Ten Things I Hate About Teen Portrayal in Media


The picture-perfect “movie moment” doesn’t always exist. (Source: Mary Bosch (I))

Art both imitates and informs life. Films and shows have the ability to impact viewers’ mindsets significantly, especially those of impressionable teenagers. High school is a transformative era, when harsh academic pressure is accompanied by a vulnerable mindset.

The most common high school advice teenagers hear from upperclassmen is inarguably “high school is not your whole life.” The overused and romanticized coming-of-age plots that remain prominent in different media, however, convey just the opposite through overdramatizing and hyperfixating on clichéd conflicts.

Various nostalgic movies and TV shows revolve around “Peter Pan” characters in high school that never seem to age. Even if the characters transition into adulthood or graduate, it is always a glimpse into a too-perfect future, unrealistically skipping over the hardships of growing up.

To make the storyline more engaging, films will cut out the “boring” parts of the characters’ lives like working a job or doing homework. Boston Latin School science teacher Mr. Conor Fearon says, “It’s always amazing how little time they have to spend in class and other life responsibilities. Don’t they do sports or clubs that eat up all of their time after school and then go right into doing homework?”

They instead spotlight privileged teenagers who hyperfixate on temporary issues. Rather than showing characters in class or working at a job, they compress hours of dull work into a matter of minutes. This creates a fantastical sense of reality, especially as teenagers begin to think that a filtered, thrilling lifestyle is normal.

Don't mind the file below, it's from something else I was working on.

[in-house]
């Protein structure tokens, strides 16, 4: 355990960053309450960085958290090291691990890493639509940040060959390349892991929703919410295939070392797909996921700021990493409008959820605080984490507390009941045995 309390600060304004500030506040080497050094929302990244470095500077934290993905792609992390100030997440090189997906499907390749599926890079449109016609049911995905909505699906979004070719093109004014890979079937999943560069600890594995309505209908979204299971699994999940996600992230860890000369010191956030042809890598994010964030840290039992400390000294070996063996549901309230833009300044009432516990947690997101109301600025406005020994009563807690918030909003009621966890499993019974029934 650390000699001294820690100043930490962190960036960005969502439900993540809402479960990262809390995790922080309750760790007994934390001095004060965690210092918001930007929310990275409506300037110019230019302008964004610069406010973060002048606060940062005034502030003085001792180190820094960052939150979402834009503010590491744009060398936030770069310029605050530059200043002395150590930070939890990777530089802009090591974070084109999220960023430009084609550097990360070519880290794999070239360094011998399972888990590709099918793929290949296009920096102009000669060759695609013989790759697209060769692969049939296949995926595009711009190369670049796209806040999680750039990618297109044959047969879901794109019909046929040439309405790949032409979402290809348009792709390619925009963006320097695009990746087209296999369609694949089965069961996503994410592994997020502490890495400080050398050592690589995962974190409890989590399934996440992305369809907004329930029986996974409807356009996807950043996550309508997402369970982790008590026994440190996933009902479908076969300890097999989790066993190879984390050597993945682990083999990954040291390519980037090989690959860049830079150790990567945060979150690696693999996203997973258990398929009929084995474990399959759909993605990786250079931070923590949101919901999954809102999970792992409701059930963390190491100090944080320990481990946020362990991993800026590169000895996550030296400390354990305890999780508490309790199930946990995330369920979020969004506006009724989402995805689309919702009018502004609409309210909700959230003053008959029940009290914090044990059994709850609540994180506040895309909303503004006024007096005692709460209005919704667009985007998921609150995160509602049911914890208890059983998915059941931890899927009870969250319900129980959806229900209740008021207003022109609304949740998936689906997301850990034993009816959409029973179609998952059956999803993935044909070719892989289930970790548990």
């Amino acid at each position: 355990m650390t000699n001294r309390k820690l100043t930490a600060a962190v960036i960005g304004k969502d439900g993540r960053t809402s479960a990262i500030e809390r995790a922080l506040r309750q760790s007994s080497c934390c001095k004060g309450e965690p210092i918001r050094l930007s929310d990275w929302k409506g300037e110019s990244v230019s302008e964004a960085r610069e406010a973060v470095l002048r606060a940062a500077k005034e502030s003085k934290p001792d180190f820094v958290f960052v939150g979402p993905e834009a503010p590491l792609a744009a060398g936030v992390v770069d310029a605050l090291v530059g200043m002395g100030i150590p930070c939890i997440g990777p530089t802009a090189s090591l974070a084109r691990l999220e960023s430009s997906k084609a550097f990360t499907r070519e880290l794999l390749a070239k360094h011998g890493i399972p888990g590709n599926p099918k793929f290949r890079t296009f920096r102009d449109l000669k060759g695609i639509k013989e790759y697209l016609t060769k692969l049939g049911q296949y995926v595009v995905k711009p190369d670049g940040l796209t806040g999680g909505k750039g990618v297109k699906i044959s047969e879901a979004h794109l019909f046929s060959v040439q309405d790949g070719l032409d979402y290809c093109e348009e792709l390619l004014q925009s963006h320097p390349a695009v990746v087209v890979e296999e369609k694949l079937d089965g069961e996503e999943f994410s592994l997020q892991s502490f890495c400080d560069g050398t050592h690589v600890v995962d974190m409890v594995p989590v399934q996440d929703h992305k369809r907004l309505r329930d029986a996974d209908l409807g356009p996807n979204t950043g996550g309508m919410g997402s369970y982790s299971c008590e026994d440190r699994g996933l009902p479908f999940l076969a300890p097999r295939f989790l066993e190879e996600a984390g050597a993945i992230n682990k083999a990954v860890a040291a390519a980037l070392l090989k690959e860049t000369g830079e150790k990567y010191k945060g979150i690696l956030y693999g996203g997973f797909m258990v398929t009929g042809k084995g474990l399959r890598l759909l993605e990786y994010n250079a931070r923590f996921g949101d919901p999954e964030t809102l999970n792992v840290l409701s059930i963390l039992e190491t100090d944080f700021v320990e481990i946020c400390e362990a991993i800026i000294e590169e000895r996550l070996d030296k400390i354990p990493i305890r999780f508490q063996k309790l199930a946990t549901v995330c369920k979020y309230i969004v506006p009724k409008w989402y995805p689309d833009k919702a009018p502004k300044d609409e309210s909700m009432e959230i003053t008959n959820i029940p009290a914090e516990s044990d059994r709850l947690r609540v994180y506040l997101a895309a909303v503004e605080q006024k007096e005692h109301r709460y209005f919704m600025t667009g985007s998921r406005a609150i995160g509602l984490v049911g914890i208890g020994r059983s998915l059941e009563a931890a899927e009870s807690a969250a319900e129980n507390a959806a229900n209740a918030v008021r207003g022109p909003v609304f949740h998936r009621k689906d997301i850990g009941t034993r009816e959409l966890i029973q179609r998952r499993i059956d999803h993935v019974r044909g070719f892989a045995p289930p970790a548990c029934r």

How did Elle from The Kissing Booth miraculously end up at Harvard when her biggest concern was how fooling around with Noah would screw over her friendship with Lee? Most students in real life put blood, sweat and tears into getting accepted to the university of their dreams, and even then, there is still no guarantee. 

The carefree and glamorous lifestyles of on-screen teenagers differs from the lives of students in highly competitive and academic-focused environments like BLS. Most students spend hours upon hours studying and doing homework instead of enjoying their private lives.

As Teagan Yuen (III) puts it, “Real life is too hard for people to confront so they like it when things are fabricated, so they make movies that are really fun and about things that I can never do — like partying — but because I see it in media so much, it makes me get FOMO [(fear of missing out)].”

Furthermore, films and shows in the coming-of-age, or bildungsroman, genre trap their characters in a dichotomy: growing up or being grown-up. There is little room to actually grow, to make mistakes or live the kind of life that leads to genuine maturity.

There is no one “turning point” in one’s life where one magically becomes “grown-up” or a changed person, as films have portrayed. Change occurs over time with one always learning and growing throughout one’s life. People have malleable perceptions that evolve as they grow older due to unique, personal experiences. There is no definite point when one will completely “mature.”

The actors that play high schoolers are often much older in real life, most often in their late twenties or early thirties. Real teenagers watching the “teenagers” on screen subconsciously reevaluate themselves because they feel like they are supposed to talk, look and present like a 32-year old.

BLS Keefe Librarian Ms. Susan Harari explains, “I remember seeing American Graffiti when I was about 14, which is about teenagers in California. [The actors] are all played by much older people, they’re really not teenagers, and I didn’t have that life at all. […] You look at these teens that are obviously older than you and imagine that’s what life will be like when you’re older, that you would have a boyfriend, that you’ll have a car, that you’ll be free from your parents.”

Humans are visual learners, so naturally, when Hollywood chooses to screen the eventfully fun and privileged lives of a selective cast, teenagers can’t help but compare themselves. Teenagers, however, shouldn’t envy the over-saturated lifestyles rolling on the big screen; after all, chasing clichés is nowhere comparable to reality and should not define one’s personal priorities.